By NMA President, James Baxter
For over thirty years I have heard every excuse and permutation conceivable to justify more and larger fines for traffic law violations. The one thing they all have in common is that there is no evidence that they reduce accidents.
The founders of our country were clearly aware of the corrupting and corrosive potential that derives from allowing the “enforcers” to profit from enforcement.
They knew better than to allow enforcement agencies, or the governments that employ them, to profit from law enforcement activities. That’s why many state constitutions mandate that fines and financial penalties be diverted to non-enforcement purposes such as education or libraries.
Unfortunately, less gifted legislative bodies, in the intervening years, have created legal fabrications that allow the circumvention of these needed restraints.
I propose we strike this beast at its heart; we eliminate financial penalties for traffic law violations.
No money means no enforcement for profit. The remaining enforcement activity would be concentrated on truly dangerous drivers. Wouldn’t that be novel!
There is no serious evidence that traffic fines really have a positive effect on highway safety. That’s not the same as saying traffic law enforcement doesn’t, or can’t, have a positive effect on highway safety.
I’m saying traffic fines are ineffectual. After almost thirty years of listening to ticket recipients I can attest to the constancy of one refrain:
“I don’t mind paying the fine, but I don’t want the points on my driving record.”
Many times followed by:
“I don’t want my insurance rates jacked up for the next three years.”
Clearly, it’s the points and the implied potential for loss of license and increased insurance rates that are the real deterrents.
The government types aren’t so slow as to miss this point, nor to fail to capitalize on the leverage it offers.
Any prosecutor with more than a week’s experience knows that an offer of “no points” converts a determined “not guilty” to a compliant “no contest.”
I propose that the current corrupt fine system be replaced by a non-negotiable point system.
- The points would be assessed much like they are today, based on the seriousness of the violation.
- The violations could be contested in court, just like they are today.
- If the number of points exceeds a set number over a set time span the operator’s license would be suspended for a specified period of time.
- Escalating non-financial penalties, including jail time, could be applied to those driving on a suspended license.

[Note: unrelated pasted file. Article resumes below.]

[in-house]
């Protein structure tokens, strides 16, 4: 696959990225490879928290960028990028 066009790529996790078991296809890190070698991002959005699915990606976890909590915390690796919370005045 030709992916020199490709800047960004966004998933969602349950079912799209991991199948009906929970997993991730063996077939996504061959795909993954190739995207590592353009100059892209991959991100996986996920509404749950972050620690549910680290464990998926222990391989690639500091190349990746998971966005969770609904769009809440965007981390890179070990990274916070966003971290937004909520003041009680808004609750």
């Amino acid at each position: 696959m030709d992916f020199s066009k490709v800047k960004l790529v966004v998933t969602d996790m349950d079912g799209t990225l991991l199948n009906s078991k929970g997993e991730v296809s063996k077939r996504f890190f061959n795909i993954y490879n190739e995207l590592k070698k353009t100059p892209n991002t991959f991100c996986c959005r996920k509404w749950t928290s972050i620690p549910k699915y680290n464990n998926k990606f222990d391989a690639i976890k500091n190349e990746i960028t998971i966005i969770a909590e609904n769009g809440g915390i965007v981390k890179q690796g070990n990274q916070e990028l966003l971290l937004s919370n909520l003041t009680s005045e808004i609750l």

I can already hear the road warriors out there bemoaning the loss of the “easy out,” just pay the fine, forget the points, and be on your way. However, that’s the system that has gotten us where we are today; wholesale government extortion of motorists.
This change will not take place in a vacuum, and the ramifications will reach far beyond the obvious:
- Small villages with populations of 200 people will not be fielding 20 man police department to patrol the half-mile of Interstate that passes through the village boundaries.
- County Sheriffs’ departments and city police departments will redirect the man hours spent operating speed traps to dealing with real crimes and providing emergency services.
- High profile enforcement binges will become rare events.
- There will be far fewer people driving on suspended licenses which will result in more insured drivers (no license, no insurance coverage).
- Significantly reduced case loads in traffic courts, perhaps resulting in the return of due process for persons charged with a traffic violation.
- And, the allure of ticket cameras will also fade into oblivion.
Why all these positive changes?
Taking the money out of the system will vastly reduce the number of tickets issued and change the priorities for law enforcement agencies. There will be no financial incentive to ensnare normal citizens with arbitrary traffic law enforcement.
Replacing traffic fines with a non-monetary penalty system could dramatically improve the driving experience in the US. No more revenue and profit-driven enforcement. And, yet there would be meaningful deterrents to dangerous and unsafe drivers that would equally affect the poor, the wealthy, and everybody in between.
Let me know what you think about this “revolution!”